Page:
It was an improvement. Nonetheless, I soon discovered it could be better. Having water poured over him was better for Grandpa than being tossed in the shower, but even that was discomforting. Imagine if you were sitting there and minding your own business and somebody suddenly dumped water over you. It wouldn’t matter if the water was just the right temperature. It would still be at least slightly disagreeable. Further, I was still getting Grandpa completely naked, and subconsciously he really didn’t like that and it got him wound up. It would be even better, I realized, if I could clean him without pouring water over him (to rinse off the soap) and if I didn’t have to have him completely naked.

In other words, give him a sponge bath.

Don’t be dumb like me. If someone is to the point where they need somebody else to bathe them–get them into the shower/tub and clean them–then it is time to switch to sponge bathing. If you’re to the point of giving that much assistance everyone involved will find it much easier. Tons easier. And the small expense of no-rinse soap is well worth it. Don’t be that cheap.

I got ConvaTec’s Aloe Vesta Body Wash & Shampoo. I am sure there are many more which are equally good. Whatever brand you get, I would make sure it has Aloe in it, because I think it is an excellent moisturizer. The Aloe Vesta I use leaves Grandpa’s skin feeling smooth and smelling really nice.

I actually give him a “washcloth bath” rather than a sponge bath. I mix a small amount of the shampoo in with 6 cups of water (the exact amount of shampoo may vary with brand) and then soak the washcloth to the point where it is very wet without dripping water all over the place. I still give him his bath right after breakfast on bath day, but I no longer make him get out of his wheel chair. Leaving him fully clothed, I first wash his head and face. Then I dry his head and face off. Then I wash his upper body, dry it, apply lotion, and put on his clean undershirt, shirt, etc. Then I pull up his pant legs and wash as much of his legs as I can, dry, and apply lotion. Since Grandpa is still currently able to stand, for the last step I have him stand up and grab the table to steady himself while I take off his pants and diaper, wash his bottom and manly parts, dry him, and put on a fresh diaper and pants.

I wish Alzheimer’s’s caregivers could be taught these things in advance. I wish they could have seen the “before” of how I used to do it in the shower and the “after” when I simply gave him a “sponge” bath. Before it was agitation for Grandpa, and stress for me. Before it was hard work, and near disasters for both of us. Now Grandpa is calm, and it may even be relaxing for him. My stress level over bathing has gone way down, and it is a lot less work.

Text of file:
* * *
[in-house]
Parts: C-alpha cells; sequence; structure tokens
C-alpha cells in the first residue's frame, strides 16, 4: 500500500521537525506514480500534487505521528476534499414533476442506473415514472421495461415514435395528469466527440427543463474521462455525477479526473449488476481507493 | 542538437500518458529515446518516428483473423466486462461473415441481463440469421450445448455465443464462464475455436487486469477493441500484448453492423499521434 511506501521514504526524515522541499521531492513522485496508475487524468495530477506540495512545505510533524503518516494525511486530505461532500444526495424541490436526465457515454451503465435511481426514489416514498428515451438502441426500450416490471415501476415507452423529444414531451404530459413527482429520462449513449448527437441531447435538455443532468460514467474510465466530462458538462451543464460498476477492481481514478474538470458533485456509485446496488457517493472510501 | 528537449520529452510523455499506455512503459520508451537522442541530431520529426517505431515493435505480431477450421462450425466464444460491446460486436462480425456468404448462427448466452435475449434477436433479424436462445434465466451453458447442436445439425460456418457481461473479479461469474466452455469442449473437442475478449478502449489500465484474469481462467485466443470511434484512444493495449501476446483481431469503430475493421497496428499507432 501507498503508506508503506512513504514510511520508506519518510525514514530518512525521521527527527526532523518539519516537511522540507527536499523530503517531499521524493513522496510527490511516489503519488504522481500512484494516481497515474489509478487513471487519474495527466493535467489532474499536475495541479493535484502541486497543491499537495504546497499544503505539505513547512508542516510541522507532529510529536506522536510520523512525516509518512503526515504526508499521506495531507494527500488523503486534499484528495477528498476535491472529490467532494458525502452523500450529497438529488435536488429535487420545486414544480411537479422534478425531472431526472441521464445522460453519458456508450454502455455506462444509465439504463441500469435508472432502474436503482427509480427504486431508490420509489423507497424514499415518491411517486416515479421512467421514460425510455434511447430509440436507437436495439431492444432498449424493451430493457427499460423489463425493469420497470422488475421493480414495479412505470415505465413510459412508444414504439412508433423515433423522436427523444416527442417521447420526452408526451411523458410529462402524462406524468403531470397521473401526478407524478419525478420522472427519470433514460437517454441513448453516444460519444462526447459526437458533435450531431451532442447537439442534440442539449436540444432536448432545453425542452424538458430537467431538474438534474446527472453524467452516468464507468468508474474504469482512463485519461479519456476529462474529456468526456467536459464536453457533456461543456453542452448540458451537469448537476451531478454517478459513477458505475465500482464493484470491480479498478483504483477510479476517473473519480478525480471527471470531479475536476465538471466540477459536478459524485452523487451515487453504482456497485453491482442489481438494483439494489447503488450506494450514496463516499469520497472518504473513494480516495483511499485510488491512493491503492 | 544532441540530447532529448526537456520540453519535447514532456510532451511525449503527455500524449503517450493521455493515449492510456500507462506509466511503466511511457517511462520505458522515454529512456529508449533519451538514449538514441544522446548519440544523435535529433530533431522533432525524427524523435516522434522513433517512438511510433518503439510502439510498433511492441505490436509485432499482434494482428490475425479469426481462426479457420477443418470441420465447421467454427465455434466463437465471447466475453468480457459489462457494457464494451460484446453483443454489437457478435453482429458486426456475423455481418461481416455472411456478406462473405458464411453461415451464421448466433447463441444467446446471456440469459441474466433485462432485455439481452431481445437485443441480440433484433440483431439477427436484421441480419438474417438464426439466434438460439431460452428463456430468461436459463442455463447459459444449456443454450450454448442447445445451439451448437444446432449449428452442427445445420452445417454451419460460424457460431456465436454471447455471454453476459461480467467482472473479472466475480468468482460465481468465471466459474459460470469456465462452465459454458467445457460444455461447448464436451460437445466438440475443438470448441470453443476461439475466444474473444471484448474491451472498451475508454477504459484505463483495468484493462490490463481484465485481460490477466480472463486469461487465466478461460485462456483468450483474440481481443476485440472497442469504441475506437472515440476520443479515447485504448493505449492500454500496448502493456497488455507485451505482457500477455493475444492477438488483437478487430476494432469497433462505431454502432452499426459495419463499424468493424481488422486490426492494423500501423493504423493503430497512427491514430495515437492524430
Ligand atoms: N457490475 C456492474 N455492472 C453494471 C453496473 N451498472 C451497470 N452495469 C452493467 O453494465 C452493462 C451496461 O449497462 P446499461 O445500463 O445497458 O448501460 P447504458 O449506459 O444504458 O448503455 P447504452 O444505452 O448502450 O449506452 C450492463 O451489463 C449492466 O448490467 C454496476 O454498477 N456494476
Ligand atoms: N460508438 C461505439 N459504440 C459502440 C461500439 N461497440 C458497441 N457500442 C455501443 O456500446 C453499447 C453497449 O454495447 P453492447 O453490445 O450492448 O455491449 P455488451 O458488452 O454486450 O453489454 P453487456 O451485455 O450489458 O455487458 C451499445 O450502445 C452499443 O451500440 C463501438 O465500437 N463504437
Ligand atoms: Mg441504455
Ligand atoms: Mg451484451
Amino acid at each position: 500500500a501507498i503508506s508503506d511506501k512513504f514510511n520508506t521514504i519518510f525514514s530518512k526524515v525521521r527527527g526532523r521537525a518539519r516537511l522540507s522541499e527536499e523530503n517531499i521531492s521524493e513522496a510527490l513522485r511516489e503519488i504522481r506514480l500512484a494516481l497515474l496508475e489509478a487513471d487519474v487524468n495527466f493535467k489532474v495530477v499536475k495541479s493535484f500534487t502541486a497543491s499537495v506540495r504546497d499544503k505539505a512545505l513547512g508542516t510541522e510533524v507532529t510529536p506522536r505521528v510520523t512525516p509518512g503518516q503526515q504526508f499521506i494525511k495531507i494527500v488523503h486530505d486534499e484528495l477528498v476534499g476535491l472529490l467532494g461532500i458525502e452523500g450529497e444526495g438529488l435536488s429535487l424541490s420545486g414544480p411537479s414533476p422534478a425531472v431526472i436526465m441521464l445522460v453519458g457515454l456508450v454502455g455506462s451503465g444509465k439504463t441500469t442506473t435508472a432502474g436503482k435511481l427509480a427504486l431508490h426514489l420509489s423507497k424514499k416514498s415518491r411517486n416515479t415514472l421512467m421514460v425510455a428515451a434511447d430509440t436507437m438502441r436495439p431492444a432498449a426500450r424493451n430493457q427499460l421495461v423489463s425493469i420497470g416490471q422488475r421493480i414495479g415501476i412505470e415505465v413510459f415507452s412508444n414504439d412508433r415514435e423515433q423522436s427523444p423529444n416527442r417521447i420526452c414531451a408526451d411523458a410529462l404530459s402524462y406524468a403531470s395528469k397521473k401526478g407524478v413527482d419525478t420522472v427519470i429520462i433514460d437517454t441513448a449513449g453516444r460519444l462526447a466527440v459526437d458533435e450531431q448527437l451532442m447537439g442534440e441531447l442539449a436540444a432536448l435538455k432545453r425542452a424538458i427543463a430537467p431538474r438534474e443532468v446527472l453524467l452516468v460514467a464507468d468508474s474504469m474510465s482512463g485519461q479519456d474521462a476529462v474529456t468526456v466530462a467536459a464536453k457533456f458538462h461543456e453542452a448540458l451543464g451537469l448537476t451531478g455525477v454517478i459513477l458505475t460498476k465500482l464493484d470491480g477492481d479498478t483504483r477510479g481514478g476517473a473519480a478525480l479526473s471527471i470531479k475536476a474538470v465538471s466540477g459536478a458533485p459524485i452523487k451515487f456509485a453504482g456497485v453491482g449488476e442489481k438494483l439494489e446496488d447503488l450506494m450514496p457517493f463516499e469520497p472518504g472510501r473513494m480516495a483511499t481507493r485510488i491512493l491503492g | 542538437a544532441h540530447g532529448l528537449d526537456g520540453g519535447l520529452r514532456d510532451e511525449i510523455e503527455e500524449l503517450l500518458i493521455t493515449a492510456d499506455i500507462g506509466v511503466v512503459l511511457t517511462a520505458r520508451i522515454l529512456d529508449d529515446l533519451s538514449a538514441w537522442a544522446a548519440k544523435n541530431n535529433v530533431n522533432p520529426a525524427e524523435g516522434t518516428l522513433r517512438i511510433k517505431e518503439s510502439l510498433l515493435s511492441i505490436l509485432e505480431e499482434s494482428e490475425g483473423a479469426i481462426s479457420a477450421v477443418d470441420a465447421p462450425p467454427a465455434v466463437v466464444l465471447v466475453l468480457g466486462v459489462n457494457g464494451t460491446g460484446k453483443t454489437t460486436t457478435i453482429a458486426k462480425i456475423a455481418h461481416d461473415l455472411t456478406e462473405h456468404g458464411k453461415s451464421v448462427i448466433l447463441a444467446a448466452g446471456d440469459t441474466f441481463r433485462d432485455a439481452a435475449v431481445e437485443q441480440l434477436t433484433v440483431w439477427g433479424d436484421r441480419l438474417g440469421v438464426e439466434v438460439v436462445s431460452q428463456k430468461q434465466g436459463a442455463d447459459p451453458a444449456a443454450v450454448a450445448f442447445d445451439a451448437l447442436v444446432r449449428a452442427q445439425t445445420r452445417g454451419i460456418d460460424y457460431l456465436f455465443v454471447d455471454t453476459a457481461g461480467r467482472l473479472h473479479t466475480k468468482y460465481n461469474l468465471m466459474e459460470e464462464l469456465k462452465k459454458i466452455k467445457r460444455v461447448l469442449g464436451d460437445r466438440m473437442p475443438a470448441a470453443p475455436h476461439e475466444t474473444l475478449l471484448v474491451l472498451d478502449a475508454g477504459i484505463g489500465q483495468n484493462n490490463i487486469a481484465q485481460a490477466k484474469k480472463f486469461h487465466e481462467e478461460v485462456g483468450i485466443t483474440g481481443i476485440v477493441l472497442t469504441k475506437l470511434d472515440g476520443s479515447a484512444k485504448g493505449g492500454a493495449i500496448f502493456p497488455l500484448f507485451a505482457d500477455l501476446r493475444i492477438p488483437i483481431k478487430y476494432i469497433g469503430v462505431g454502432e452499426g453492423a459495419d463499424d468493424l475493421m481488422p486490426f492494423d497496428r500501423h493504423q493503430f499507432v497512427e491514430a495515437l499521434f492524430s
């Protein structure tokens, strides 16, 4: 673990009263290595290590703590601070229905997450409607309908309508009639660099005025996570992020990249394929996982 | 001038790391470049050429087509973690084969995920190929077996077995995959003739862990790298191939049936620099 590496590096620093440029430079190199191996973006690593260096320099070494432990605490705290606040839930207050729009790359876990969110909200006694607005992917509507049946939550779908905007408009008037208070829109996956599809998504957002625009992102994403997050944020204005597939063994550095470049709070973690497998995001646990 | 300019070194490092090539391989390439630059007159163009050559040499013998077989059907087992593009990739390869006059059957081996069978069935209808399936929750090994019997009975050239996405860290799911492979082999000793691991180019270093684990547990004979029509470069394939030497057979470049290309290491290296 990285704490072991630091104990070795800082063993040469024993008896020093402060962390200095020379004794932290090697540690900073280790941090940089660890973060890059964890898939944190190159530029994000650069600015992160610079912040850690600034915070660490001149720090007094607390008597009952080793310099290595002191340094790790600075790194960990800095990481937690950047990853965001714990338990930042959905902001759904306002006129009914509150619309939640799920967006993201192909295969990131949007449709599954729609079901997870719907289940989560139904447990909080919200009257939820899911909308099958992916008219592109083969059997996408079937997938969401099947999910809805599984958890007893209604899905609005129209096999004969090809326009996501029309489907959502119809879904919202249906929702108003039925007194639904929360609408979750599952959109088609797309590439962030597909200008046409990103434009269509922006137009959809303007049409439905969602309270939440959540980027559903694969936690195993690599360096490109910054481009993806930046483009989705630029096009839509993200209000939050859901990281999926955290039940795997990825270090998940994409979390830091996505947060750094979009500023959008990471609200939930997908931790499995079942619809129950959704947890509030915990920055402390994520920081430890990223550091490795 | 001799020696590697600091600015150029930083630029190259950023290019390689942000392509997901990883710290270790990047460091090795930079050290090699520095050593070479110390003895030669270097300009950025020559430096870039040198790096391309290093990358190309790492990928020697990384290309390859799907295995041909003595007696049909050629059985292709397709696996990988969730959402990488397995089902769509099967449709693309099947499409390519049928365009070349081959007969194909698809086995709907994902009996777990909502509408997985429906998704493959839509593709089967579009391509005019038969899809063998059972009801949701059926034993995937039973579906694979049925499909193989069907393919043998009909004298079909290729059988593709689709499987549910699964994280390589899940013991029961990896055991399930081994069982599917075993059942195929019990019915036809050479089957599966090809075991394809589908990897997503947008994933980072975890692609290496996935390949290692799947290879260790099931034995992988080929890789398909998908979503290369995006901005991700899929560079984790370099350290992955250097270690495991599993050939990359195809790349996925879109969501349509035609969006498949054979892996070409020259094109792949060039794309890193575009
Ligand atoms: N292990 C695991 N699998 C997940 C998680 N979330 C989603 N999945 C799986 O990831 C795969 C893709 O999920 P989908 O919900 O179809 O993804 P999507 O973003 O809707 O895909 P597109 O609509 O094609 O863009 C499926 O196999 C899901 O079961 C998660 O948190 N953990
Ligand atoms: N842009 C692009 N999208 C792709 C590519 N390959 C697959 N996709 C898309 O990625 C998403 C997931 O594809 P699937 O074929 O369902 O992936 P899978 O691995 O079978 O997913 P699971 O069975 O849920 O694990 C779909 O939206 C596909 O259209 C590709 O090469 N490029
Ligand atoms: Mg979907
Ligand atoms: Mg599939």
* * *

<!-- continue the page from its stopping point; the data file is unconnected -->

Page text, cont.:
The key is removing all of the upsetting stimuli.

Comments on this entry are closed.

Pat Goodwin August 5, 2009 at 9:33 am

Thank you for the update – been checking and waiting. This essay is thought provoking for any care giver of any person; not just those with your grandfather’s problems.

“Upsetting stimuli” removal is the key to care for us all. After encephalitis left my then-5-year-old son with almost no control of his emotions and actions, any stimulus including having his older sister tease him, would set him off and his reactions would be dangerous to his sister. Even though it angered his siblings in those situations, I removed him, took him to his room, read him Winnie the Pooh stories and sat with him until he fell asleep. He would tell me he didn’t know why he was crying or screaming or trying to choke his sister.

I didn’t know it then but removing upsetting stimuli was what I was trying to do. He needed more space around him or felt threatened and he needed quiet consistent routines. With your grandfather, he needs to not be bombarded with new and upsetting things every day when it is bath time. If only more caregivers and parents read your essays. I wish I’d had you around to explain my actions to son’s siblings and to his father. Thank you.